Williams is the highest profile of Davies supporters, but it is Walker who has had the biggest influence on his young career, working as his coach since he was just six years old.
Liam speaks glowingly about the help Walker has given him and how beneficial their relationship has been to his development.
‘I was six when there was a guy behind the bar at Mark’s club who told my dad he needed to give Lee a call,’ explained Davies. ‘So he phoned him up, but Lee said he couldn’t work with someone at six, it’s too young. My dad persuaded him though and he’s been with me ever since.
‘Any problems or anything to do with snooker, Lee knows everything, he’s just a great person to have in your corner.
‘I don’t understand how anyone could say a bad word about him, because he’s genuinely the nicest guy I’ve ever met in my life. He’s unbelievable. You could go up to him and hit him with a stick and he’d still ask if you were alright. It’s crazy.’
Davies has the talent and he certainly has the commitment to go far, with life very much focussed on snooker.
The teenager is partially deaf, which he explains caused him to leave school during the height of the pandemic and he will not return, with eyes firmly on the prize of a professional career on the baize.
‘During Covid I couldn’t go to school because they’d shut down,’ he said. ‘When we went back everyone had to wear masks, but because I’m partially deaf and lipread a lot I couldn’t really hear people, the teachers all had masks on as well.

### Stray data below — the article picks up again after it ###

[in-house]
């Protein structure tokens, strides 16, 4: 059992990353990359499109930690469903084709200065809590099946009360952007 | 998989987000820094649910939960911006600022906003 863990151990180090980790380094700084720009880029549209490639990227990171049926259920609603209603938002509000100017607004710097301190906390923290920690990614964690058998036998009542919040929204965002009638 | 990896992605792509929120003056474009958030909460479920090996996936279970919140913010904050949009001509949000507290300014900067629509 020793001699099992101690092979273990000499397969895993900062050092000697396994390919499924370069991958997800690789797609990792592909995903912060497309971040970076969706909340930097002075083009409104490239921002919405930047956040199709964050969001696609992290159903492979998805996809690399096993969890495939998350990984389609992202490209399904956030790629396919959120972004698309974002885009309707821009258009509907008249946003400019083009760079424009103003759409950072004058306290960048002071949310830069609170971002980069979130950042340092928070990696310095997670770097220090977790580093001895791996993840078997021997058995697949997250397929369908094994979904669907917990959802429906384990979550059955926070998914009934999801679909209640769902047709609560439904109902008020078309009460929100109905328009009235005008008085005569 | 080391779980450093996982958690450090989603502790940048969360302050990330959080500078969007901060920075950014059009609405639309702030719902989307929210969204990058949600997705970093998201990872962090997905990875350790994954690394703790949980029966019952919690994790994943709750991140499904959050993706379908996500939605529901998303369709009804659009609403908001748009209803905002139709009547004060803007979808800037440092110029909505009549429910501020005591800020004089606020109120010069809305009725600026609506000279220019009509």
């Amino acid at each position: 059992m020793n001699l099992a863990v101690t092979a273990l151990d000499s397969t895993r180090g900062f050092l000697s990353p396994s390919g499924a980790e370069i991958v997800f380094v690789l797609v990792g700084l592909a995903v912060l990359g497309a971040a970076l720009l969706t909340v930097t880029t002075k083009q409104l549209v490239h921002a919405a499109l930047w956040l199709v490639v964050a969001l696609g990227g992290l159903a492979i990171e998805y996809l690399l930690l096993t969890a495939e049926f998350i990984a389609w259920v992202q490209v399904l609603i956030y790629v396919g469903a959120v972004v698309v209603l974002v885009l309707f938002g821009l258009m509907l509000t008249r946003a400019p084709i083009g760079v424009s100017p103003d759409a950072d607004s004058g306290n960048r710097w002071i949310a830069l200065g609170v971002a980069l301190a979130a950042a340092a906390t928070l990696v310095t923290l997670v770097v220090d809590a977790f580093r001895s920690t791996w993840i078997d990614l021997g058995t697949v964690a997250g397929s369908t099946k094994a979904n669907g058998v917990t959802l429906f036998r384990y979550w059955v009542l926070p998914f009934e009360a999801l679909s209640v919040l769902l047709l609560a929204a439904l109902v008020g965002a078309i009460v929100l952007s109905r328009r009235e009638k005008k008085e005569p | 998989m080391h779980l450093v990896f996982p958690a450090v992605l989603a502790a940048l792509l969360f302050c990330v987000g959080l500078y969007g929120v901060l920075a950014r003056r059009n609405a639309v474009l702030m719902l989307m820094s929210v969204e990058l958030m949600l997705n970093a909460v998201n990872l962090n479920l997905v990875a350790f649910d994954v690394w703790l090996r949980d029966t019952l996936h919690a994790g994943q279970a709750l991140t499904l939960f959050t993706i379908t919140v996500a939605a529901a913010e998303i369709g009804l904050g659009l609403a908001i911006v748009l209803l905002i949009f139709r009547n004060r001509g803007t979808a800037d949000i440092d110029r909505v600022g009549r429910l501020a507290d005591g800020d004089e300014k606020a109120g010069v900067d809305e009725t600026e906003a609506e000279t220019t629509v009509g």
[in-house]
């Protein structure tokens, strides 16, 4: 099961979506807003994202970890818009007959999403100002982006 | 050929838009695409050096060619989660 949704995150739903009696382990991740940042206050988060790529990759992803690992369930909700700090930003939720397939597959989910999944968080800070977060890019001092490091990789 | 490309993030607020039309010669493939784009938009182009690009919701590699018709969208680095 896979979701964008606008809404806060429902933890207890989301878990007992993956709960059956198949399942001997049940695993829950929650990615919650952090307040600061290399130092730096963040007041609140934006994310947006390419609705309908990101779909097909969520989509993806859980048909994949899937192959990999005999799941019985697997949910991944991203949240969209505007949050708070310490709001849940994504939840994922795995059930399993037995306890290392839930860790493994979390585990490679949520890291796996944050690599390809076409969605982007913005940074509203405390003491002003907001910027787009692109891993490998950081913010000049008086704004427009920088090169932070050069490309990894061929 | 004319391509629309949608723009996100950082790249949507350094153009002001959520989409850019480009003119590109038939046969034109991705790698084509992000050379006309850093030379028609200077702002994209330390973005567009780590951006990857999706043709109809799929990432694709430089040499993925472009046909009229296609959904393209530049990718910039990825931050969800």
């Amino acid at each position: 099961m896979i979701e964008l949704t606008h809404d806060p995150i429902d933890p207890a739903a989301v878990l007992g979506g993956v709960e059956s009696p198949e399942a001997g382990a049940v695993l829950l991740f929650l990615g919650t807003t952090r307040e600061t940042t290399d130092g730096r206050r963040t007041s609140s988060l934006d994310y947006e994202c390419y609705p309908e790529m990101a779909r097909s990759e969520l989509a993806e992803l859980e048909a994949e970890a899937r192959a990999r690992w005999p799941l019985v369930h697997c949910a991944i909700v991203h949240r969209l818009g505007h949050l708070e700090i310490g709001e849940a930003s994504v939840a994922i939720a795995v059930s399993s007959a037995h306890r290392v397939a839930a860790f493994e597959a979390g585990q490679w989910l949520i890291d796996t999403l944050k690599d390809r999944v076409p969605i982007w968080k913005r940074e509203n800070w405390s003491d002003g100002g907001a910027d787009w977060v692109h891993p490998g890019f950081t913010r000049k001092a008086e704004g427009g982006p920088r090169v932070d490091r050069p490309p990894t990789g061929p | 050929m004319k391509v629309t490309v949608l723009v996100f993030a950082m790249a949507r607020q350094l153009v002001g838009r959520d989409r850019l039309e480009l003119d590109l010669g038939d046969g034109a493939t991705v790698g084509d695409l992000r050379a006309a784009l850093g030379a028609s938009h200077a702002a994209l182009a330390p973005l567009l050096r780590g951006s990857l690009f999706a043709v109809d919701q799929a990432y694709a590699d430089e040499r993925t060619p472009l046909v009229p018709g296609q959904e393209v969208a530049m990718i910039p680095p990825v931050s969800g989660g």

‘So I started doing home schooling, so I left school when I was 14. I’ve finished it now, I didn’t do GCSEs. I just got graded on some of the home schooling I did. It’s full time snooker now.’
It’s a young age to be out of school, but asked if he felt he has missed out on anything he said: ‘Absolutely not. Since I was probably eight, after starting playing at six, I’ve given absolutely everything to snooker. I wouldn’t change anything.’
Next stop for Davies, hopefully, will be a spot on the professional tour, which he has narrowly missed out on already but he is desperate to make that next step as soon as possible.
‘I’m busting to get on the tour now,’ he said. ‘I think it would be great to have someone like myself on the tour, someone who’s 16 and can compete with the pros, I think it’s great for the game.
‘The coverage I got in the World Championship, I think that was good for snooker.
‘A lot of people who don’t know about snooker ask me how old you’ve got to be to get on the pro tour, so to get a younger person on doing well, it would be good to show that if you’re good enough you’re old enough.’
Clearly partly in his own interests, but Davies reckons there could be a wildcard spot on tour for a bright young star, which would help give the sport a boost and encourage young talents.
‘One thing I would like is giving wildcards to younger players,’ he said. ‘I’m not sure how, but maybe they should give a wildcard to one young player each year.
‘I think it would be good for the game. It wouldn’t have to be me, but if a 15 or 16 year old wins a game on tour it gets a lot of press, it would be good.’
Wildcard or not, Davies will undoubtedly be on the tour in the near future, and although he is staying grounded and doing things the right way, he is in no doubt that he is aiming for the very top of snooker.
‘I want to be world number one and world champion,’ he said. ‘I’d never go too far into that now, but that’s what I want to be.’